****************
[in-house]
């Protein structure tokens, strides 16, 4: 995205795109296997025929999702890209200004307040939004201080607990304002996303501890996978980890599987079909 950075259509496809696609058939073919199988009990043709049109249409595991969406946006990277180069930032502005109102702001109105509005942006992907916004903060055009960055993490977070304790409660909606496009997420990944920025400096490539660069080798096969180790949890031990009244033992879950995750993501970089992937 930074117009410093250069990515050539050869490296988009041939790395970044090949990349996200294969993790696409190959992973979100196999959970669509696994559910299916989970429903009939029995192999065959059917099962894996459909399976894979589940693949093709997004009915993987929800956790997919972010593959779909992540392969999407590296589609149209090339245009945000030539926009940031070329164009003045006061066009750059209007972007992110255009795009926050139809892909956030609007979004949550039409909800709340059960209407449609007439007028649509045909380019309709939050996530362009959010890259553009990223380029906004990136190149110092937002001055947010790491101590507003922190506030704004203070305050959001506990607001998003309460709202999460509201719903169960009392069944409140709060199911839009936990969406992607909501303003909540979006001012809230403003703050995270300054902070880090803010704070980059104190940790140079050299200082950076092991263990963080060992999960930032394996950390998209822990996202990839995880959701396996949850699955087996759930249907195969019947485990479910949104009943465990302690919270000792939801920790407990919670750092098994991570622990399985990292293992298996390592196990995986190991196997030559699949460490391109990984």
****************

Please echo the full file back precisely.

[in-house]
């Protein structure tokens, strides 16, 4: 995205795109296997025929999702890209200004307040939004201080607990304002996303501890996978980890599987079909 950075259509496809696609058939073919199988009990043709049109249409595991969406946006990277180069930032502005109102702001109105509005942006992907916004903060055009960055993490977070304790409660909606496009997420990944920025400096490539660069080798096969180790949890031990009244033992879950995750993501970089992937 930074117009410093250069990515050539050869490296988009041939790395970044090949990349996200294969993790696409190959992973979100196999959970669509696994559910299916989970429903009939029995192999065959059917099962894996459909399976894979589940693949093709997004009915993987929800956790997919972010593959779909992540392969999407590296589609149209090339245009945000030539926009940031070329164009003045006061066009750059209007972007992110255009795009926050139809892909956030609007979004949550039409909800709340059960209407449609007439007028649509045909380019309709939050996530362009959010890259553009990223380029906004990136190149110092937002001055947010790491101590507003922190506030704004203070305050959001506990607001998003309460709202999460509201719903169960009392069944409140709060199911839009936990969406992607909501303003909540979006001012809230403003703050995270300054902070880090803010704070980059104190940790140079050299200082950076092991263990963080060992999960930032394996950390998209822990996202990839995880959701396996949850699955087996759930249907195969019947485990479910949104009943465990302690919270000792939801920790407990919670750092098994991570622990399985990292293992298996390592196990995986190991196997030559699949460490391109990984």